Embattled Chinese manufacturer Huawei is not giving up on laptops - at least not yet.
Although the company's MateBook X Pro, MateBook 14 and MateBook D15 were amongst the more popular laptops in the UK during Black Friday and Cyber Monday, US restrictions imposed in 2018 by the Trump administration have now forced Huawei to think outside the box when it comes to its long-term strategy.
Chinese website Mydrivers has published what looks like marketing documentation pertaining to a new business laptop from Huawei to target enterprises in mainland China.
No Windows, no wonder
The laptop, reportedly called the Dyna Cloud L420, will feature a new system-on-chip called the Kirin 9006C; supporting eight ARM-based cores clocked at up to 3.13GHz will be a Kirin 9000C GPU. However the big surprise is that the device will support LPDDR5, with the base configuration supplying 8GB of it.
If this information is indeed correct, the L420 would be the world’s first laptop to feature DDR5 memory, meaning Huawei has beaten both Intel and AMD to this particular prize.
The rest of the device's purported specifications includes up to 512GB UFS 3.1, Wi-Fi 6, a Gigabit Ethernet LAN port, Bluetooth 4.2, six ports, a 56WHr battery and a 14-inch 2160 x 1440 pixel display, which means that this laptop is likely to reutilize the same base shell as the MateBook 14. That’s almost a certainty as the two share the same dimensions.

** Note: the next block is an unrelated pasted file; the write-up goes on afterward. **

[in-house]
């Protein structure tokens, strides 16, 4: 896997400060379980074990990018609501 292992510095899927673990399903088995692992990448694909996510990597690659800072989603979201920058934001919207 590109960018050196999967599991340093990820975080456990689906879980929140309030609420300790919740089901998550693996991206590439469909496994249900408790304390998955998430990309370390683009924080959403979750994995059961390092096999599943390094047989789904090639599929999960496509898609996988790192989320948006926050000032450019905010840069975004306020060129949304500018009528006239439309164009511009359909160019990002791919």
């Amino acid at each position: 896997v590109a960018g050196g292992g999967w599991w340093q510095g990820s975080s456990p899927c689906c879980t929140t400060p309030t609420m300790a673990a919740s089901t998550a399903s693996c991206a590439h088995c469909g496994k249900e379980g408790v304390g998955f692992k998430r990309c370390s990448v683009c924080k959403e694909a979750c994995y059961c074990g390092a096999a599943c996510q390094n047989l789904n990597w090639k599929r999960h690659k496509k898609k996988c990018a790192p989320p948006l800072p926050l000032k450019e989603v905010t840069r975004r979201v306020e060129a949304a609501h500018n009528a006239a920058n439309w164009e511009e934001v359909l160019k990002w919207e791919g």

The Chinese government has been keen on reducing the technological dependence of its owned-and-operated businesses on foreign hardware and software - meaning there won't be any Windows 11 on this new Huawei device for the time being.
The report mentions Huawei’s Unity OS (UOS) as well as a Kirin K OS, which could mean a dual-booting laptop. A marketing leaflet published by the Chinese news outlet claims that the former is now compatible with more than 32,000 peripherals, applications and services.
The L420, which will supersede the L410, is likely to be a niche product with limited global appeal other than for the curious few looking to try an ARM-based laptop that could give Chromebooks a run for their money. So, could Huawei launch it outside of China as a premium Chromebook? We don’t see why not.
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